Next, Kathleen Barry led a fabulous keynote speech on her new book Masculinity of War: Unmaking War, Remaking Men. I was personally very touched by this discussion, because Barry emphasized empathy as a solution to our war-infected society. She describes empathy as the ability to put ourselves in the position of another person, and she mentioned that empathizing can be a political action. With all the discussions of male violence that had occurred through the course of the weekend so far, as well as through RF discussions over the past year, I found myself quite emotional in thinking about the serious lack of empathy that men have had toward women. Masculinity dictates that men never consider the position of women– let alone what it would be like to be in that position. This is such a hard truth to realize, and I was struck hard by it. Empathy is necessary, and men need to get some already. Certainly, empathy is not enough— but it is a start, and it is something we must teach our children, and our friends, and our family. We cannot make men empathize. However, we can require it of them. I also enjoyed what Dr. Barry said about the language of protection. At the core of masculinity, she said, is the idea of protectors— those who must watch after the family, and be strong. Those protectors are seen as superior, and in patriarchy women are required to recognize them as superior. Masculinity, as Lierre Keith mentioned later in the day, leads to emotional disengagement, and remorselessness— which are the opposite of empathy. Kathleen Barry spelled this out so very clearly— and I began to actually envision what an empathetic world would look like.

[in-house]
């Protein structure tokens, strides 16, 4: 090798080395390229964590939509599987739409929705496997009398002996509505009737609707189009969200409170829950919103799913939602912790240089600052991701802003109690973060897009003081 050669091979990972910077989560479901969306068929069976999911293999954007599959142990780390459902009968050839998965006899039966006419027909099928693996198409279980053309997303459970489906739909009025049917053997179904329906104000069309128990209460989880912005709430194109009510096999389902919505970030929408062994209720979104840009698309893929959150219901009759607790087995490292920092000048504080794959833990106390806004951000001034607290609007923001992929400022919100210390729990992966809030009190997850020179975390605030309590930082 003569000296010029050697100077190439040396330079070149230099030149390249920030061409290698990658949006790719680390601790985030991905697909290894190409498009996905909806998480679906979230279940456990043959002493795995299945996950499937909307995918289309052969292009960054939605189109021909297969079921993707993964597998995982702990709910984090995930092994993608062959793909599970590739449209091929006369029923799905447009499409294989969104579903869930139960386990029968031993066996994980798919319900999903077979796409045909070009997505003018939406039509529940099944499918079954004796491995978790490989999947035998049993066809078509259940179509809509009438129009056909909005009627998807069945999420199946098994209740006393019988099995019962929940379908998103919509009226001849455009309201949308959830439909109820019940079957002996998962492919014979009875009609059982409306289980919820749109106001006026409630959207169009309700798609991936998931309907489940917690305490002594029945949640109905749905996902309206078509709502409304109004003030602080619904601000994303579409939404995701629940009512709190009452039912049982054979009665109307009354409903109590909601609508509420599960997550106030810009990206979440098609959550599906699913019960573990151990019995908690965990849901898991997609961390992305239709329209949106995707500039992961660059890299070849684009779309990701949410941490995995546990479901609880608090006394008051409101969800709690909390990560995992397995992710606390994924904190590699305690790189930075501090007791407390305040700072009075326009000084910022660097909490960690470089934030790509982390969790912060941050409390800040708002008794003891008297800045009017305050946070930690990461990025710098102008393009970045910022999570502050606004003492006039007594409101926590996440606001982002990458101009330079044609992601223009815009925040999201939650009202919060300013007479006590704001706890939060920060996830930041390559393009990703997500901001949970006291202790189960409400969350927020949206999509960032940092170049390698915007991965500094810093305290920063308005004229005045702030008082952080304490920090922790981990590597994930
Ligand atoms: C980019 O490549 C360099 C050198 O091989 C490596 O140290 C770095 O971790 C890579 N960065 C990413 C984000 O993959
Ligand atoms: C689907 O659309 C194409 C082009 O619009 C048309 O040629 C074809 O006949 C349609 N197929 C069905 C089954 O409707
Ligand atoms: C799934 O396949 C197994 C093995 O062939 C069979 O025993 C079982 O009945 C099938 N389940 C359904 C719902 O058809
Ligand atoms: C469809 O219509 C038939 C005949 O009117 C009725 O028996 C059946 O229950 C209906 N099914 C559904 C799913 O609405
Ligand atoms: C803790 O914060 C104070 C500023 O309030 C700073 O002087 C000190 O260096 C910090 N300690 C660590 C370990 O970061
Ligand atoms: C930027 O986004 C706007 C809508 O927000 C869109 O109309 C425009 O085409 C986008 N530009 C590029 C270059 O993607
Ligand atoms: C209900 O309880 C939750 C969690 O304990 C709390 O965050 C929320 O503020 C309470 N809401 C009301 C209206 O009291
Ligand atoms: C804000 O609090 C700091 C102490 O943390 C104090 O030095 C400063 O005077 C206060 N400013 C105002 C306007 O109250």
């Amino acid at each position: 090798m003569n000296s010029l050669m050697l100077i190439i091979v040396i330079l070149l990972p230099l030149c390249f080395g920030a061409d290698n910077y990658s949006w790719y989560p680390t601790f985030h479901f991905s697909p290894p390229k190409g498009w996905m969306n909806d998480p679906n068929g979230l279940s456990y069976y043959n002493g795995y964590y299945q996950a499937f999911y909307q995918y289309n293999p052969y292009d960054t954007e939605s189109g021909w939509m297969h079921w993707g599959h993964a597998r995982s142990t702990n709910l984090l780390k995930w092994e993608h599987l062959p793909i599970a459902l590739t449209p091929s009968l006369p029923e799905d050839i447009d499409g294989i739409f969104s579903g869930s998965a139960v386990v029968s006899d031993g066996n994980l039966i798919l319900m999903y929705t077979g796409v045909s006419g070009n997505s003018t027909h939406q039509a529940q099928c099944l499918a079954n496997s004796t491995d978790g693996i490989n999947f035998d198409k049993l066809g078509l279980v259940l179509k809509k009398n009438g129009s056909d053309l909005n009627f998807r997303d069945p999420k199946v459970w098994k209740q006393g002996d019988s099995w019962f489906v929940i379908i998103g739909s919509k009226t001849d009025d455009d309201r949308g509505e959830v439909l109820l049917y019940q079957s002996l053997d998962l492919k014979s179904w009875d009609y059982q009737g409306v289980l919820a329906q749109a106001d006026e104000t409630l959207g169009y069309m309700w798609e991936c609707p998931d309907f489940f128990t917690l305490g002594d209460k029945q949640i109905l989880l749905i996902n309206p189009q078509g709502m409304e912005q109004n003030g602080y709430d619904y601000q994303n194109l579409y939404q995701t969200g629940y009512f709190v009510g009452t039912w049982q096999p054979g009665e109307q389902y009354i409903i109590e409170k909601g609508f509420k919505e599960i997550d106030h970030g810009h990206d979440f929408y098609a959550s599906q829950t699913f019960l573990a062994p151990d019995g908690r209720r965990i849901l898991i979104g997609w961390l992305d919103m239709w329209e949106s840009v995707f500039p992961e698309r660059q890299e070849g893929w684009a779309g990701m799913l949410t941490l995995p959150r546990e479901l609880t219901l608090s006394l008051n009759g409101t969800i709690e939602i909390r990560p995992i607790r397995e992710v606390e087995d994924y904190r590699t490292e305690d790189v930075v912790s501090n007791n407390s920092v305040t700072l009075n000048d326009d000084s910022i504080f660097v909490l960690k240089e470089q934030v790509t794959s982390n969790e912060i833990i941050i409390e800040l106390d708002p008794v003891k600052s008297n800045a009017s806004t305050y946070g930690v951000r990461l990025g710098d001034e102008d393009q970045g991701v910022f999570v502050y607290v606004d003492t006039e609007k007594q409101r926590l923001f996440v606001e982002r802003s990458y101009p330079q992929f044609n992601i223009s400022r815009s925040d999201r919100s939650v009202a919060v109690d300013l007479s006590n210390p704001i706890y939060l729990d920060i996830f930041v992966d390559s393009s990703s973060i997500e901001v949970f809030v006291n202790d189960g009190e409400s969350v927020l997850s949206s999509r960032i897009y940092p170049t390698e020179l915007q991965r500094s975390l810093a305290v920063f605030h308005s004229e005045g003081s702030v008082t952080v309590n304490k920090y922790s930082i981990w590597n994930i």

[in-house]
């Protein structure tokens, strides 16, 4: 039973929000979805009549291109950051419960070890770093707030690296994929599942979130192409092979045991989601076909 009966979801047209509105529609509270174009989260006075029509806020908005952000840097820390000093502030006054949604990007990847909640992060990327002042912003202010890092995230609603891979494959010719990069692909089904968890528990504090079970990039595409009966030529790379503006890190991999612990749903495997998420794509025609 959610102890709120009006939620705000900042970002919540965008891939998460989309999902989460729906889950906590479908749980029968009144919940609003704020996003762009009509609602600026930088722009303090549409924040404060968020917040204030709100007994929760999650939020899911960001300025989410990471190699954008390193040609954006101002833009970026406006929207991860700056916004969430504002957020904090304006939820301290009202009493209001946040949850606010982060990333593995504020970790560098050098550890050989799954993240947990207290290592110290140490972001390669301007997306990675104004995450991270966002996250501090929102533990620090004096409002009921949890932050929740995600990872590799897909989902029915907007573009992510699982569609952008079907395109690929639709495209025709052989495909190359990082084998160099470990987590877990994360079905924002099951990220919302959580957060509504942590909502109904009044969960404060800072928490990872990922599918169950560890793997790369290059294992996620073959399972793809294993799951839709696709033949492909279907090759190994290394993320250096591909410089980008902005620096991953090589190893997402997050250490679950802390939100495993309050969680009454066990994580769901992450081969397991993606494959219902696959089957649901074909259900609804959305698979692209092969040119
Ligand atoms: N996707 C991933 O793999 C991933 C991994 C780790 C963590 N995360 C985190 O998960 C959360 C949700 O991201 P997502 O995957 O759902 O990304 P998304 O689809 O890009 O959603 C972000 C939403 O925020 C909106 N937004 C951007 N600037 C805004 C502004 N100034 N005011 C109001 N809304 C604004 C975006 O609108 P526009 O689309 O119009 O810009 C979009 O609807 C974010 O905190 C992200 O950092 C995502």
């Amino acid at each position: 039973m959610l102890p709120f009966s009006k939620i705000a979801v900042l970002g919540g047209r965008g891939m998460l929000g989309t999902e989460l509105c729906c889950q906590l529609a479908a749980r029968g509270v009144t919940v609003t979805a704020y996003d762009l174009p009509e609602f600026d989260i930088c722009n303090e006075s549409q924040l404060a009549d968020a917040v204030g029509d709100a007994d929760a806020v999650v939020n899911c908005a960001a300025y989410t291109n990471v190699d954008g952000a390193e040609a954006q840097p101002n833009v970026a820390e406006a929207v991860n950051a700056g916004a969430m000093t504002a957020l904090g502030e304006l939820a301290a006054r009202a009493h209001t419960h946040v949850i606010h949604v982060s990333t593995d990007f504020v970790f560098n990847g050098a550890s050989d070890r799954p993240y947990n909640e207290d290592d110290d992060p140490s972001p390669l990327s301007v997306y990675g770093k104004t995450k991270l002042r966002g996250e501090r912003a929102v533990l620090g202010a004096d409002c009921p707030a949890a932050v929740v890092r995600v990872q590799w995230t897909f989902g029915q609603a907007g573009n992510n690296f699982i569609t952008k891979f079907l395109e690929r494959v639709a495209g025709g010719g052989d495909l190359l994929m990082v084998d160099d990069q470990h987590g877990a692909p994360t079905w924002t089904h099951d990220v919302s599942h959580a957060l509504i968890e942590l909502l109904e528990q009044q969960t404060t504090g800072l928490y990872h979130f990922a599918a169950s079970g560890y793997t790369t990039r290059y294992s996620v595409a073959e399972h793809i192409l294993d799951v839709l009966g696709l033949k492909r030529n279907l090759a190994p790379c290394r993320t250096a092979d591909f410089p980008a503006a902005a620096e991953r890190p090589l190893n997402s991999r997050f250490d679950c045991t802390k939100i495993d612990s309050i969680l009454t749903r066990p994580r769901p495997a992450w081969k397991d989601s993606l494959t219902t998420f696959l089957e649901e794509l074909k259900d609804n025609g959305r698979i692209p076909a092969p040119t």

After a break, Kathleen Barry led a strategy/consciousness raising session where we envisioned what a world without war would look like. While some women had ideas, others could not see that possible future, given the horrific realities of now. Barry did an excellent job of leading the discussion, as well as helping us see what steps should be taken to help this world become reality. I want to say that the incredible dynamic we created during this session cannot be reproduced in writing— unfortunately, one just had to be there. Please do take my word for it though— this was awesome. I have discovered that it is possible to schedule sessions like this with Barry, and more information on that can be found on her webpage, as well as through this flyer here . [PDF]

What a morning this was! I was struck with how brilliant and dynamic the speakers were, as well as the participants. Something truly powerful happens when women get together— something that the internet activism I had been a part of up until this point was not equivalent to. The activism we can do on the internet, as I’ve said before, is important. But I think these conferences are vital as well. I look forward to the next one.